Tag: belief

Faith in Play #26: Fields to Harvest

This is Faith in Play #26:  Fields to Harvest, for January 2020.


Last month I wrote about the impact the Christian Gamers Guild has had on Christians and on gamers.  I noted that there were now many other “geek ministries” trying to make a difference.  In fact, between when I wrote that article and when it appeared I began to wonder whether we had become superfluous.  Role playing games had moved almost entirely from feared activities suspected of cult and occult connections to mainstream entertainment embraced by ordinary people worldwide.  Video games now pull more income than movies, as an industry.  Board games are on the rise.  Even such “fringe” geek activities as anime and cosplay are moving into the mainstream.  Certainly there are still some believers who embrace errors taught decades ago about the evils of such entertainments, but they are a vanishing breed.  I thus wonder if my job, defending hobby games to Christians, has become moot.

Then an odd thing happened.

You may know that I write two article series published here at the Christian Gamers Guild.  This one, Faith in Play, was envisioned as a resurrection of the notions of the Faith and Gaming series originally published in the early aughts and still on our site, looking at the intersection between our faith and our leisure activities.  However, when it was proposed, our webmaster said he hoped it would include material similar to and possibly drawn from the Game Ideas Unlimited series I did weekly for four years at Gaming Outpost, most of it lost when that site died.  (Some of it has been preserved in French translation at the Places to Go, People to Be French site, and indeed I also wrote material for the Australian Places to Go, People to Be, and for RPGnet, RoleplayingTips.com, MysticAgesOnline, and several other role playing game sites, not all of which still exist.)  Not seeing that as part of the faith and play connection, I suggested instead that I do a second series, which eventually was named RPG-ology, strictly about role playing game play, design, and theory.  Thus I contribute two articles each month to the site, aimed at slightly different audience interests.

I was responding to a post on a Facebook role playing gamer group, and the question was something I had addressed in one of the RPG-ology pieces, so I linked the article.  As I recall it was one that had been only slightly edited from a Game Ideas Unlimited original, and so had once appeared nearly the same at Gaming Outpost.  Bryan has somehow cleverly set up the site such that such links are branded:  the image shows the name of the article and the Christian Gamers Guild logo when it appears in preview on social media sites.  Seeing the logo, one of the participants in the Facebook thread commented that he never read articles on Christian web sites.  He said they had a certain “smell” to them.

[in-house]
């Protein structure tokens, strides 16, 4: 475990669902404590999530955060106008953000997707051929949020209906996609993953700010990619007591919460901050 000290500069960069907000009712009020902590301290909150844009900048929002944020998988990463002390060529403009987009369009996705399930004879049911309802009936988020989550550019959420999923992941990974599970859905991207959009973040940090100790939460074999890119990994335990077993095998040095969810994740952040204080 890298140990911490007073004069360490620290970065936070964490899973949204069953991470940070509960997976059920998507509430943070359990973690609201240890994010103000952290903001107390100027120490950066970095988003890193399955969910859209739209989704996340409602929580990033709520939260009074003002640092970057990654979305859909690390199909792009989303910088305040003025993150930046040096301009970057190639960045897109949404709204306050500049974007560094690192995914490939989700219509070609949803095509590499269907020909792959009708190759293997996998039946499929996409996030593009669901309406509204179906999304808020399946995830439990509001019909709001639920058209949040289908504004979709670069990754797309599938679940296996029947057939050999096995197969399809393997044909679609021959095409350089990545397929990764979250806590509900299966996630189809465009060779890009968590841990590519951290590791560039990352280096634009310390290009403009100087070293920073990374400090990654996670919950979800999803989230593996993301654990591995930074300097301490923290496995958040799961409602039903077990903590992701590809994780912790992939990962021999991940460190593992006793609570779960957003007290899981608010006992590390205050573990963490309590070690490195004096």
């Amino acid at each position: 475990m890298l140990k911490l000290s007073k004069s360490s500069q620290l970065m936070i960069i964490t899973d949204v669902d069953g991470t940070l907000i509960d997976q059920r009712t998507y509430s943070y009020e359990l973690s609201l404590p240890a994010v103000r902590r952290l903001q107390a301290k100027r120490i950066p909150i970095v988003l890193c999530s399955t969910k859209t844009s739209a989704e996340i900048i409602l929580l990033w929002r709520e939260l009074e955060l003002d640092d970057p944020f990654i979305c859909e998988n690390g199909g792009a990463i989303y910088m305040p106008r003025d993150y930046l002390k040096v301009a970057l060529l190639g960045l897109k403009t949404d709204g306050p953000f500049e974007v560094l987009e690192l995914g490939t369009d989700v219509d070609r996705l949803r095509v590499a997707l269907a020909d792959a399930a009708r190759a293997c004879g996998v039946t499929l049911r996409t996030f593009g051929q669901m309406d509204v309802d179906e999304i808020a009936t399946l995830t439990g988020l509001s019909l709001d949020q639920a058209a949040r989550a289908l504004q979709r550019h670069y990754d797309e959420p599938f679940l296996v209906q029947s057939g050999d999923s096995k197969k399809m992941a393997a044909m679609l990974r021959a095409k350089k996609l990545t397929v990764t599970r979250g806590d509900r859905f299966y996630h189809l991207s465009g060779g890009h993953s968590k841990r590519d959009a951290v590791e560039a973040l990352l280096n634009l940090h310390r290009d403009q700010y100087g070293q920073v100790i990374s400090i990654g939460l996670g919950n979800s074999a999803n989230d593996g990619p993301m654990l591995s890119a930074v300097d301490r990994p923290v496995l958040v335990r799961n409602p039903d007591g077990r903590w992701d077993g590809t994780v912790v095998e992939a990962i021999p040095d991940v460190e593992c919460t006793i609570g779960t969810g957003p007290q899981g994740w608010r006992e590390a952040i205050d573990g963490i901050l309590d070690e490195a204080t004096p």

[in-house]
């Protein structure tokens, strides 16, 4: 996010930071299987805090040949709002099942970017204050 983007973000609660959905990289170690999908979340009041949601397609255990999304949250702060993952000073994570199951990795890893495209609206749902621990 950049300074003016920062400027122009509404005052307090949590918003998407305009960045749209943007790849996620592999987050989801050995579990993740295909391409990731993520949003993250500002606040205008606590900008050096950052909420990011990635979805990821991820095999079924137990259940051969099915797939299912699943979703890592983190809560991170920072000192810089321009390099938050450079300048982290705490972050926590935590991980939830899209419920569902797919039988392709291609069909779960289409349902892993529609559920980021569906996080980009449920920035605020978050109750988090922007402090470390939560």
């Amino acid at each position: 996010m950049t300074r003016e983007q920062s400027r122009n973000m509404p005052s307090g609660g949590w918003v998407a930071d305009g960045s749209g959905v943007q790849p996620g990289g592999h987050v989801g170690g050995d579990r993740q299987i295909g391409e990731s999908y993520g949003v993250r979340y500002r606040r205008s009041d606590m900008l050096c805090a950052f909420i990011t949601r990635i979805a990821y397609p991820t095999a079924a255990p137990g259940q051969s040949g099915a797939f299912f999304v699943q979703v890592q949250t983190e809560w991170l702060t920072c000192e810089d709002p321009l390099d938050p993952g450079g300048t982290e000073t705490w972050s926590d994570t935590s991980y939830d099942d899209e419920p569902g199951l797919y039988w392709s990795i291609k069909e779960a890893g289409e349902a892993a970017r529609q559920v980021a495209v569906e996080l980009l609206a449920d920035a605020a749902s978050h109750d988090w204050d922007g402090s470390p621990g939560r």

I don’t know quite how to react to that. Read more

Faith in Play #22: Individualism

This is Faith in Play #22:  Individualism, for September 2019.


Quite a few years ago now I was playing a character in an experimental Attorney class in a game largely based on original Advanced Dungeons and Dragons™.  I had just successfully defended a player character (an Antipaladin) on a murder and robbery charge, and the player said to me, “Boy, your character must be really lawful.”

I answered, “No, he’s Chaotic Neutral.”

And that illustrates just why it is that the Chaos side of the alignment graph is so badly misunderstood and so poorly handled.  My attorney was Chaotic in the best traditions of the American Civil Liberties Union (ACLU):  he firmly believed that every person (character) had the right to be and to do whatever he wanted, as long as in doing so he did not unfairly infringe on the right of any other character to do or be what he wanted.  Although anarchy can be the consequence of chaos pushed to the extreme, chaos is not about anarchy, but about liberty.  It is the alignment expressed in the Bill of Rights, espoused by the Libertarian Party, and represented by Democracy. Read more

Faith in Play #6: True Religion

This is Faith in Play #6:  True Religion, for May 2018.


In the earliest versions of Dungeons & Dragons™, the original role playing game from which all others (including those electronic games that call themselves “RPGs”) are descended, there was a rules section known as alignment.  Many players did not understand it; many gamers did not use it; it was often badly abused.  However, I think it was one of the best and most important parts of the game, and I often defended and explained it.

I am going to make the perhaps rather absurd claim that I am a recognized authority on the subject of alignment in original Advanced Dungeons & Dragons™.  I know, that’s ridiculous.  However, I am also going to prove it.  When Gary Gygax was promoting his Lejendary Journeys role playing game, he placed on his web site exactly two links to pages related to Dungeons & Dragons™  One was to my Alignment Quiz, which had already been coded into an automated version by a Cal Tech computer student and translated into German.  The other was my page on choosing character alignment in my Dungeons & Dragons™ character creation web site.  He apparently believed I had a solid understanding of the issues.

So big deal.  I’m an expert in a game mechanic concept that isn’t even used by most of the few people who still play that game.  However, even if you don’t use it, don’t play that game, I think alignment is important to understand, because ultimately the character alignment was the real religious beliefs of the characters in the game world.  Read more